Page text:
(Japan Socialist Party, JSP)
Japan's largest socialist party and Japan's main opposition party between 1955 and 1993. As it was formed by an alliance of Christian socialists, millenarian Marxists, trade union members, radicals, and liberals, it is not surprising that the factions of the JSP, like those of the Liberal Democratic Party (LDP), have been a source of conflict throughout the organization's history. In the first years after its formation in 1945, the JSP was propelled into government as the largest partner in two ruling coalitions. However, the experience proved an unhappy one after government policy opened divisions within the party, while the involvement of leading members of the Cabinet in the Shôwa Denkô scandal did much to sully the new party's image.
Contemporary history (1951–1980s)
The JSP divided between left and right socialist parties in 1951 over the issue of Japan's peace settlement with the USA, but reunited in 1955. In the intervening period, the strength of the left-wing faction grew thanks to unprecedented electoral success and it emerged stronger than the JSP's right wing. Despite the merger, factional rivalry continued to such a degree that left-wing activists were able to drive out Nishio Suehiro and 40 of his followers from among groups on the party's right in 1959. This defection had the effect of undermining the JSP's confidence in its own abilities to provide a viable challenge to the LDP for many years afterwards. Indeed, the strength of the party's organization and Diet (the House of Representatives) suffered chronic difficulties from this period. The JSP's lower house strength that had peaked in 1958 at 166, was 118 in 1972.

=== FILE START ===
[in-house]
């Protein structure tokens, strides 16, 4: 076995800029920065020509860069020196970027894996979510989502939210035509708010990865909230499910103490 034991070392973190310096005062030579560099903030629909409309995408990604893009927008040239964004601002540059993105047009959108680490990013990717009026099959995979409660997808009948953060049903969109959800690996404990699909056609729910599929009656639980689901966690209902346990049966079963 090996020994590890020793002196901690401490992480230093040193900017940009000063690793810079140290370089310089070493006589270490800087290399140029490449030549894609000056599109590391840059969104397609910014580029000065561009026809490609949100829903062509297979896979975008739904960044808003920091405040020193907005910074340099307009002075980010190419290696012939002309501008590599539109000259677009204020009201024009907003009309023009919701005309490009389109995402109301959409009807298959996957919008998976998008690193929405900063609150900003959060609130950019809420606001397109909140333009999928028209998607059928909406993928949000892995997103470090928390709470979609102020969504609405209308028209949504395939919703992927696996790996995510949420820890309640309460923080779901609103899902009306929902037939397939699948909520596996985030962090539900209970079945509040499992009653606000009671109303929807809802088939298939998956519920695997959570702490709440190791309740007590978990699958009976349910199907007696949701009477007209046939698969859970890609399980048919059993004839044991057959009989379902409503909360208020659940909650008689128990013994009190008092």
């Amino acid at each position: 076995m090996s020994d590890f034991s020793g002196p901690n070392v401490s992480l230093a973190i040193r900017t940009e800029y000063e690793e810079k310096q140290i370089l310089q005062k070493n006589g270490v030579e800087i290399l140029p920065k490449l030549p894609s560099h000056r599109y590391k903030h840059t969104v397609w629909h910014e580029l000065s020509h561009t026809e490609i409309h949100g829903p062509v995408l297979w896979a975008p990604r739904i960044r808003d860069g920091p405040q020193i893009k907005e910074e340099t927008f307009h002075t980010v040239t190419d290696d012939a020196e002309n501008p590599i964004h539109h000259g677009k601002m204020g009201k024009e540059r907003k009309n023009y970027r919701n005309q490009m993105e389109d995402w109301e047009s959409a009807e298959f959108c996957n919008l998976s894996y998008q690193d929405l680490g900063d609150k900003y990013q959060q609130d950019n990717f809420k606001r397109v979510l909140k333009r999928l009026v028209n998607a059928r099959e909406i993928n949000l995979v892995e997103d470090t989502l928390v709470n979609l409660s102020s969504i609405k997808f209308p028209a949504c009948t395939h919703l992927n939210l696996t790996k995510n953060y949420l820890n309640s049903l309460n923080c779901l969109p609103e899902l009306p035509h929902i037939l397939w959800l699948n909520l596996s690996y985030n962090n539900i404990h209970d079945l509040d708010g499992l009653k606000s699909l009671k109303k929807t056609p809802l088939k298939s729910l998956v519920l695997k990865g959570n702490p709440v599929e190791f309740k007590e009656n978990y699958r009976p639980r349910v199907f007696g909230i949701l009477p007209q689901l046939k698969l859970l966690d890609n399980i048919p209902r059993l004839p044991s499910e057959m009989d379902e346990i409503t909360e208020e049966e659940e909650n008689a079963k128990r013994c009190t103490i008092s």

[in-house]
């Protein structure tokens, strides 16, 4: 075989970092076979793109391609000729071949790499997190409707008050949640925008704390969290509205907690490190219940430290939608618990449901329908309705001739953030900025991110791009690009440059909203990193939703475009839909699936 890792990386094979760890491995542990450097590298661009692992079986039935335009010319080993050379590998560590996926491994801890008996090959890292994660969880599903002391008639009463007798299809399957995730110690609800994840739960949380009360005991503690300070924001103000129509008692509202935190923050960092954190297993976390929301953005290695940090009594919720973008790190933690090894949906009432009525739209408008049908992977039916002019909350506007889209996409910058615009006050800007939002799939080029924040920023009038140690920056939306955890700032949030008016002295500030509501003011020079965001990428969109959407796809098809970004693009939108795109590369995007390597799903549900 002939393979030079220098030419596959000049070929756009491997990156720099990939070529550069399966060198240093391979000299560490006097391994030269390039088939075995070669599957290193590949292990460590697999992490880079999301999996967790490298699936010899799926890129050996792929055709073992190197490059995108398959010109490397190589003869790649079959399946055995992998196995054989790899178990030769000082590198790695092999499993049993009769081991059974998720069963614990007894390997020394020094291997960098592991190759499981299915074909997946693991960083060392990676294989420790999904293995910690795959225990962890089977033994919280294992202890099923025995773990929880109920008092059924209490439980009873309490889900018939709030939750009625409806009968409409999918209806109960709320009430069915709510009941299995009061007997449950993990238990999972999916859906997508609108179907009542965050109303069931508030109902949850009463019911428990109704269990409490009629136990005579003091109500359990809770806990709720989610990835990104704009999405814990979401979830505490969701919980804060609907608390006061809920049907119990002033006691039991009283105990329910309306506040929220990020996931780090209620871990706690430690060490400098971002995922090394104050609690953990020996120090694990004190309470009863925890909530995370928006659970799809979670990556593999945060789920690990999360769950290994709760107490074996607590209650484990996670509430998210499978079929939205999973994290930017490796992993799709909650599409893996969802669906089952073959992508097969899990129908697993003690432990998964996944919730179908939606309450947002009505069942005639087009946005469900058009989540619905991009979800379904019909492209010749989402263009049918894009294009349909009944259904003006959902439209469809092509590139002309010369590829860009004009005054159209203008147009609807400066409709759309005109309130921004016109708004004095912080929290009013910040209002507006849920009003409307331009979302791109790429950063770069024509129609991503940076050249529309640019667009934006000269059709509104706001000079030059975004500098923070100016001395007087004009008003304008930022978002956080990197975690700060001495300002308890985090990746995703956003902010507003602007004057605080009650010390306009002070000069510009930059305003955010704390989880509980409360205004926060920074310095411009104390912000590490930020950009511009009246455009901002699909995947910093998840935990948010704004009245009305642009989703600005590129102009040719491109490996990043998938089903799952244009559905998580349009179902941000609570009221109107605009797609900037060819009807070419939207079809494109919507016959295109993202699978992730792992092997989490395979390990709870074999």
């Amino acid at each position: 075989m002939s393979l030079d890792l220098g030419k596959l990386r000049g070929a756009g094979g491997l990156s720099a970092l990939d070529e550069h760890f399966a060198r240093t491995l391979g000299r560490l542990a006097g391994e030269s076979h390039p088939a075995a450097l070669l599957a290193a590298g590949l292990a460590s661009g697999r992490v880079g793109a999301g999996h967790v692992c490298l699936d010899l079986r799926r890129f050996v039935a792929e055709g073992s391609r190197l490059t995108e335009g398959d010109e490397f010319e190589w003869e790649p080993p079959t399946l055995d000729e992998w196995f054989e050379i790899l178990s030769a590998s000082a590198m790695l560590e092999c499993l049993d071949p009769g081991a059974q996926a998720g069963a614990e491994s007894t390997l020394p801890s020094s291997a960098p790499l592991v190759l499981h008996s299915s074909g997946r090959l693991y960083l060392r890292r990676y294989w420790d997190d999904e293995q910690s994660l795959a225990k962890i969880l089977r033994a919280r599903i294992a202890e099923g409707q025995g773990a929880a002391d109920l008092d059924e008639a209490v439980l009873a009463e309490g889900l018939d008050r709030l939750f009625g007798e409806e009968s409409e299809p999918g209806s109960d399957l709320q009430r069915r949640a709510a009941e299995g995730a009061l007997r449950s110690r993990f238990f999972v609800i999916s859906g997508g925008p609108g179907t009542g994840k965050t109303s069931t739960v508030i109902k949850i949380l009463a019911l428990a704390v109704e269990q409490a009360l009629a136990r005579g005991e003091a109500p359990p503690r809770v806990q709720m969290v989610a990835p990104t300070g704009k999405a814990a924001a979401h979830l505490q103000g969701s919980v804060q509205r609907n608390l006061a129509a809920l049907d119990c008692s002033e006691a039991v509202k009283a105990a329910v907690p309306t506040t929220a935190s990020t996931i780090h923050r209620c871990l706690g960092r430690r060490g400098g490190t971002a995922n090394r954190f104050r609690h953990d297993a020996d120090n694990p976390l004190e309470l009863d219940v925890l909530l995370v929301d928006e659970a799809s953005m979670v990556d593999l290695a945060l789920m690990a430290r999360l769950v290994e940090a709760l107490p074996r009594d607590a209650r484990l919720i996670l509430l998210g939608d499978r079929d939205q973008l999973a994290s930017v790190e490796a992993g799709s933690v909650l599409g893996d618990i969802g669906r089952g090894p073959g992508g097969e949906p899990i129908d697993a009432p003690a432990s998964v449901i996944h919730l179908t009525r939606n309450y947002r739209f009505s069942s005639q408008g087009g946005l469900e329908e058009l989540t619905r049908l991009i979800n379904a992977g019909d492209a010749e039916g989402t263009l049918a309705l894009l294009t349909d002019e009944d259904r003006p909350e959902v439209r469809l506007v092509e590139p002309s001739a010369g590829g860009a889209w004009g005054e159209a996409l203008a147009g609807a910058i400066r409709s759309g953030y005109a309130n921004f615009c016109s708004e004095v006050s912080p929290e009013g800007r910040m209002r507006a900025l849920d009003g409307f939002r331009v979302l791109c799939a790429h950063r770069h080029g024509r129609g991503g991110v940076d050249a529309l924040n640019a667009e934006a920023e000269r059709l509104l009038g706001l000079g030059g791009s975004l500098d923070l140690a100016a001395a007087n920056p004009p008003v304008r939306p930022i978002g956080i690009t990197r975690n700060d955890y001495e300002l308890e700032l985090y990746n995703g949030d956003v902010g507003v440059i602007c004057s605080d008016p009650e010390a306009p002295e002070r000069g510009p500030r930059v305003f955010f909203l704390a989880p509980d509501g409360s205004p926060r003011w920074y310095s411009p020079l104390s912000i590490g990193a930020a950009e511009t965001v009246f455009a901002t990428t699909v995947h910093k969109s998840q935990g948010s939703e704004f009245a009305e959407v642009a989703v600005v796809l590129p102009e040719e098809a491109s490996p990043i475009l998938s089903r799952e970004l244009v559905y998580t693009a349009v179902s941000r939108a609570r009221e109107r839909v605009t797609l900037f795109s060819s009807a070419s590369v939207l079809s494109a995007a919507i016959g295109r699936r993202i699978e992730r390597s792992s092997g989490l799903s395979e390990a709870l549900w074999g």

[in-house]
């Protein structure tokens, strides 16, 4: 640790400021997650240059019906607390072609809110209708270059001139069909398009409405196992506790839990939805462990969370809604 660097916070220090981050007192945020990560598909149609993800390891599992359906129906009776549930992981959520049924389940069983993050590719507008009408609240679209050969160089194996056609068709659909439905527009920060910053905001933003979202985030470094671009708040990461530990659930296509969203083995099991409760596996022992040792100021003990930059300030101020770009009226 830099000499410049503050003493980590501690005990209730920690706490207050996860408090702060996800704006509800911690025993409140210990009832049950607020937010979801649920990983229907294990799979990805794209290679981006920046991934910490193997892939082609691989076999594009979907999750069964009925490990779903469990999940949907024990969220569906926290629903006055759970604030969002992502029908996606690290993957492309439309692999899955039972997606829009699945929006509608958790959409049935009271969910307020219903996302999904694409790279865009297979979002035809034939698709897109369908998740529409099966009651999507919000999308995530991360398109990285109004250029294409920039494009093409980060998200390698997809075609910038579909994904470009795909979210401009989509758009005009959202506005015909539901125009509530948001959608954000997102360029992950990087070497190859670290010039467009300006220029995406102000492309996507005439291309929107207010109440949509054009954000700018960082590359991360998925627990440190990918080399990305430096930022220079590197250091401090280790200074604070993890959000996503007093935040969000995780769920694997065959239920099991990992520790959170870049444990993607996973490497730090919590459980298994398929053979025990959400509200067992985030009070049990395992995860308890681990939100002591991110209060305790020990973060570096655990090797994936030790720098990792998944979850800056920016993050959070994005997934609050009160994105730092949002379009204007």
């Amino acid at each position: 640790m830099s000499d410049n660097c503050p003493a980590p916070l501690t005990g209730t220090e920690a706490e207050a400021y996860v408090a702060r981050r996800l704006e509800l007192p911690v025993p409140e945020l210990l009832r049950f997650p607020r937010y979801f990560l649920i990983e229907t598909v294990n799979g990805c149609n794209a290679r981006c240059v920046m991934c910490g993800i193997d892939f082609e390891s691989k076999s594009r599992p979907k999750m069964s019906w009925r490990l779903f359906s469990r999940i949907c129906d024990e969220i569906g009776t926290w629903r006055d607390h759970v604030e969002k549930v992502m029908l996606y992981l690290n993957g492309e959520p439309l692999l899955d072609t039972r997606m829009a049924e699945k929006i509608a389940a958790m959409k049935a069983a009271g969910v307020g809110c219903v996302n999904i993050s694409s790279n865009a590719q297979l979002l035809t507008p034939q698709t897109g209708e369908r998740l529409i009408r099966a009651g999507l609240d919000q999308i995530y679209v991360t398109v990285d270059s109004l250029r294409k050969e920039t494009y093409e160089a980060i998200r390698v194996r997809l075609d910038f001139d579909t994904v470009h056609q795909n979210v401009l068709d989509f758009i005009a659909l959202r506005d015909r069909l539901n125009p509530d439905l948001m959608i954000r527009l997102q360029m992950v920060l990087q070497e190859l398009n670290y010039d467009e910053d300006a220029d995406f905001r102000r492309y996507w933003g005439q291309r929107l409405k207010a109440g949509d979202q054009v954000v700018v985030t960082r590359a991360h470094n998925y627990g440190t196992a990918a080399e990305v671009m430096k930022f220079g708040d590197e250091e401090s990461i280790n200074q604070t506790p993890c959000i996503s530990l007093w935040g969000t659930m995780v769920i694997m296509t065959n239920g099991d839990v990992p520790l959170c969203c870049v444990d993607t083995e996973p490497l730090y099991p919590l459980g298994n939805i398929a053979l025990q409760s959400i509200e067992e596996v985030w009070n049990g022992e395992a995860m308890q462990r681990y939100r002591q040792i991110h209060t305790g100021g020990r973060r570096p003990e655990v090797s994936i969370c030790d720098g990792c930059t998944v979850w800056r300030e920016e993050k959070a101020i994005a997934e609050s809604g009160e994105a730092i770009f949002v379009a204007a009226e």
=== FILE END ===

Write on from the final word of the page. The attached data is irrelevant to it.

While the national party has rarely been free from crisis, local party organizations have had some spectacular successes. By the mid-1970s, as many as 137 local chief executives controlled a population of 40 million with the backing of Japan's opposition parties, including the JSP. Many of the JSP's problems have stemmed from its reliance on a combination of the trade union vote and rural constituencies. With a poor organization and few material spoils to compete for, the JSP demonstrated a tendency towards ideological disputes.
Contemporary politics (since 1990s)
The JSP recorded a record low of 69 seats in the 1993 House of Representatives elections. Ironically, this disappointing performance brought the JSP into power at the head of a coalition government for the first time in nearly 50 years. The party continued in government until 1998, but its coalition with its erstwhile foe, the LDP (since 1994), was deeply divisive within its own ranks. In 1996 many members left to form the New Socialist Party. More consequential was the defection in that year of many members to form the Democratic Party of Japan. In 1996 the party changed its name to the Social Democratic Party. As a result of haemorrhaging support in the late 1990s, the socialists became a marginal parliamentary force in the new millennium, when the party's representation declined from nineteen seats (2000) to six seats (2005).
Subjects: Contemporary History (Post 1945).